- Social / political context
- Religious / philosophical context
- Literary context
- Volume 1
- Volume 2
Volume 1, Chapter 8
Synopsis of Volume 1, Chapter 8
With the recovery of young Charles, Anne frequently sees Captain Wentworth at the gatherings at the Musgroves'. Although she has few interactions with him, some of his comments and looks lead her to believe that their engagement is on his mind. His exchanges with the Musgrove sisters about the navy remind her of her own conversations with him in the early days of their relationship. During the good-natured banter between the Captain and the Admiral about the seaworthiness of the Asp, Mrs. Musgrove seizes the opportunity to mention her deceased son Dick. Despite his lack of interest in her son, Captain Wentworth kindly comforts her.
The Admiral raises the subject of having women on board ship, and Captain Wentworth fiercely opposes the idea. Mrs. Croft argues that she was always very comfortable on board and much healthier when she was together there with her husband than apart. Anne observes the Miss Hayters' growing admiration for the Captain, as well as Henrietta's and Louisa's. She sadly contemplates her own estrangement from him and his current coolness toward her.
Commentary on Volume 1, Chapter 8
absenting herself Excusing herself and leaving.
no two hearts so open, no tastes so similar, no feelings so in unison, no countenances so beloved The cadence of this statement echoes that of the Book of Common Prayer: ‘unto whom all hearts are open, all desires known, and from whom no secrets are hid'.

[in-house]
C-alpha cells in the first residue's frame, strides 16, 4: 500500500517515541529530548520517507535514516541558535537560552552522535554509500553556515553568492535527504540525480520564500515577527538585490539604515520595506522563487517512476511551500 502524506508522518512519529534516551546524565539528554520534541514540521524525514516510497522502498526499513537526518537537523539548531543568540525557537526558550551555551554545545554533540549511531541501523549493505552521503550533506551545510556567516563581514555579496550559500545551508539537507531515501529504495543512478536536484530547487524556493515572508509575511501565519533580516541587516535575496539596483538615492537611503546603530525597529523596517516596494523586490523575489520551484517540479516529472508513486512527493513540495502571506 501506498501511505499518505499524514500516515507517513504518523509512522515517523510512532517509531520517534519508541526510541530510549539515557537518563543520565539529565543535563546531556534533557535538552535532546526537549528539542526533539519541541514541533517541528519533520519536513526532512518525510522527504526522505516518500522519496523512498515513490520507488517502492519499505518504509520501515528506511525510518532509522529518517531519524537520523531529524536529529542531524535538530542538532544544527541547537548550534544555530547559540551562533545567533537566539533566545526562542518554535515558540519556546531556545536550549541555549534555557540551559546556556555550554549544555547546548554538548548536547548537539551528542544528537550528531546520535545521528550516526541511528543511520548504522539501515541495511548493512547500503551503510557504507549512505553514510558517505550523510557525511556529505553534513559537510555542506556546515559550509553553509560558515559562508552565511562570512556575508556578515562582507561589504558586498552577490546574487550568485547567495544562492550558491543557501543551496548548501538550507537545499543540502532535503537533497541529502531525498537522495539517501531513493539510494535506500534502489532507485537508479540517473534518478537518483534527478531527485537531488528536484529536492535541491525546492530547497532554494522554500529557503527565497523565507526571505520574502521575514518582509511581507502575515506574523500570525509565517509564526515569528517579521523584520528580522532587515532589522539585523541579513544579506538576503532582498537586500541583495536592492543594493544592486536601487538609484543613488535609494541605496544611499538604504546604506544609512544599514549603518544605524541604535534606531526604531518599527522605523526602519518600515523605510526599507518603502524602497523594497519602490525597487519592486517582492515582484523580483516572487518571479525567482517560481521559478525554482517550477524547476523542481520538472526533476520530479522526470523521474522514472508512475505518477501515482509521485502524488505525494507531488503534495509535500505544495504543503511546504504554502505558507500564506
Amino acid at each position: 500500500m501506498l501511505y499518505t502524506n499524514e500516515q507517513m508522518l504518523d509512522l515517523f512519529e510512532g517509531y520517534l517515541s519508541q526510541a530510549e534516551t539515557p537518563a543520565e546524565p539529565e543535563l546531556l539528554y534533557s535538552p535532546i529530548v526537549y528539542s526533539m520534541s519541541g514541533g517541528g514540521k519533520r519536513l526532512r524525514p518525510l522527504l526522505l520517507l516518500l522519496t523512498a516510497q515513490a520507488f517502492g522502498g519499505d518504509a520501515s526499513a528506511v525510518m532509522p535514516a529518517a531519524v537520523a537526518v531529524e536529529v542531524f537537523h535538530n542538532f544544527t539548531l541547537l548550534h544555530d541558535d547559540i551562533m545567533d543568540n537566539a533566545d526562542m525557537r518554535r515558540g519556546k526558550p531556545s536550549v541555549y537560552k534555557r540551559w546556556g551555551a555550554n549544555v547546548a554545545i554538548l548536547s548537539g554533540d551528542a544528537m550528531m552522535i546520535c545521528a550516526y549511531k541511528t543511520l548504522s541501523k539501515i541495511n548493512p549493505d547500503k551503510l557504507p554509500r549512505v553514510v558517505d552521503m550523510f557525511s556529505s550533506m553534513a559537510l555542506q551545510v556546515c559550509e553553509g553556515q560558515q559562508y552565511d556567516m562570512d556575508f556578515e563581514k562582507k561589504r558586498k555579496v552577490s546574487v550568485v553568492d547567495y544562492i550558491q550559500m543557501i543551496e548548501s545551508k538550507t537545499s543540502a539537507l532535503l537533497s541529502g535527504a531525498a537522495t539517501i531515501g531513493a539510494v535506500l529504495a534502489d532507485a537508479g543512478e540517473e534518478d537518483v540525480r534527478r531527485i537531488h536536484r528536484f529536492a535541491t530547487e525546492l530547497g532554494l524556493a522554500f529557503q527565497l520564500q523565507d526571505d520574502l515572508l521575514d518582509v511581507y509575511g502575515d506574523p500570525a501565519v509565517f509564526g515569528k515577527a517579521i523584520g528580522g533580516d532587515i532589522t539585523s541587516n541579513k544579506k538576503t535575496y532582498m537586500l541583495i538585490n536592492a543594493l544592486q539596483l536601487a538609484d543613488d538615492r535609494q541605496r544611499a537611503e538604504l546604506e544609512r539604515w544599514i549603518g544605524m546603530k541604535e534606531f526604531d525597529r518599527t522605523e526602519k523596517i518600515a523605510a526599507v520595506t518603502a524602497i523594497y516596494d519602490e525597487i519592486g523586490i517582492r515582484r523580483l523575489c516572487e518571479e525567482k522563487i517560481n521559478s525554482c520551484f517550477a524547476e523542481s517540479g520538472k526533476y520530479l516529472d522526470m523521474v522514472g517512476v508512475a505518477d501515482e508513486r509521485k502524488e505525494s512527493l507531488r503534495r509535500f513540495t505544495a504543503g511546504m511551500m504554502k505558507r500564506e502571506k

navy-list An officially published list of naval officers which includes their rank, the ships they command etc.
West Indies Refers to the British West Indies, which comprised the Caribbean islands that the British had colonised.
sloop A single-masted warship with fore-and-aft rigging, which only carried guns on the upper deck.
I wanted to be doing something This is an oblique reference to Captain Wentworth's going abroad to distract him from the bitter disappointment of his broken engagement to Anne.
pelisse Woman's ankle-length cloak, usually fur-lined.
Privateers Armed ships owned privately by those authorised by their government to use them for capturing enemy vessels.
sound Narrow strait of water.
Great Nation France.
Western Islands Group of islands off the coast of New Guinea
there are unbecoming conjunctions … which ridicule will seize The combination of Mrs. Musgrove's physical size and her display of grief are deemed unattractive and a cause for humour.
East Indies Southeast Asia.
the higher rates The bigger and better ships.
the assizes Local county courts for trying the more serious criminal cases. They were held four times a year and lasted several days.
her eyes would sometimes fill with tears … she was extremely glad to be employed, and desired … to be unobserved Anne's bent toward being useful is often used as a way of distracting herself and others from her emotions
- Anne observes that the Crofts are a ‘particularly attached and happy couple'. How is this impression reinforced as the chapter progresses?
- What is the explanation for Captain Wentworth's inconsistency in looks and words on the subject of Dick Musgrove?
- How does Jane Austen flesh out Mrs. Croft as a woman of mental and physical fortitude during this chapter?
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